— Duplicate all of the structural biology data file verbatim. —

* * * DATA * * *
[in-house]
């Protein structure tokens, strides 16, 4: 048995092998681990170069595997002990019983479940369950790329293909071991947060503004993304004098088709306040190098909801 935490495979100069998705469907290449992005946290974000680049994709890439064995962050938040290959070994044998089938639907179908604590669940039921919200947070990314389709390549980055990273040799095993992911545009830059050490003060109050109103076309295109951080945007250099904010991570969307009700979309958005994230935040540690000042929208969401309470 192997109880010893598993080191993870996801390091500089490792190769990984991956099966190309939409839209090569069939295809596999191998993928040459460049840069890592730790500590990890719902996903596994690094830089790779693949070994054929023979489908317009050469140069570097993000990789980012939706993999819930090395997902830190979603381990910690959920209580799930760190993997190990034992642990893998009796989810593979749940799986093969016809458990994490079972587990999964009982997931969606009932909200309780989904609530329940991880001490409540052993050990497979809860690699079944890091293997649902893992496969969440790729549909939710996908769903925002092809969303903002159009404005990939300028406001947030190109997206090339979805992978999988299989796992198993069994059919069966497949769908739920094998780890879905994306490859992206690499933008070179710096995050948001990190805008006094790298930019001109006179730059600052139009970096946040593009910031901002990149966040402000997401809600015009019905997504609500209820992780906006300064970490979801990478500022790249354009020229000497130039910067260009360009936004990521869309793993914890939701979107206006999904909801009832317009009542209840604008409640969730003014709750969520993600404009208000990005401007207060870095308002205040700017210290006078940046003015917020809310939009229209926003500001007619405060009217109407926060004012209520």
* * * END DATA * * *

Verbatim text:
[in-house]
């Protein structure tokens, strides 16, 4: 048995092998681990170069595997002990019983479940369950790329293909071991947060503004993304004098088709306040190098909801 935490495979100069998705469907290449992005946290974000680049994709890439064995962050938040290959070994044998089938639907179908604590669940039921919200947070990314389709390549980055990273040799095993992911545009830059050490003060109050109103076309295109951080945007250099904010991570969307009700979309958005994230935040540690000042929208969401309470 192997109880010893598993080191993870996801390091500089490792190769990984991956099966190309939409839209090569069939295809596999191998993928040459460049840069890592730790500590990890719902996903596994690094830089790779693949070994054929023979489908317009050469140069570097993000990789980012939706993999819930090395997902830190979603381990910690959920209580799930760190993997190990034992642990893998009796989810593979749940799986093969016809458990994490079972587990999964009982997931969606009932909200309780989904609530329940991880001490409540052993050990497979809860690699079944890091293997649902893992496969969440790729549909939710996908769903925002092809969303903002159009404005990939300028406001947030190109997206090339979805992978999988299989796992198993069994059919069966497949769908739920094998780890879905994306490859992206690499933008070179710096995050948001990190805008006094790298930019001109006179730059600052139009970096946040593009910031901002990149966040402000997401809600015009019905997504609500209820992780906006300064970490979801990478500022790249354009020229000497130039910067260009360009936004990521869309793993914890939701979107206006999904909801009832317009009542209840604008409640969730003014709750969520993600404009208000990005401007207060870095308002205040700017210290006078940046003015917020809310939009229209926003500001007619405060009217109407926060004012209520």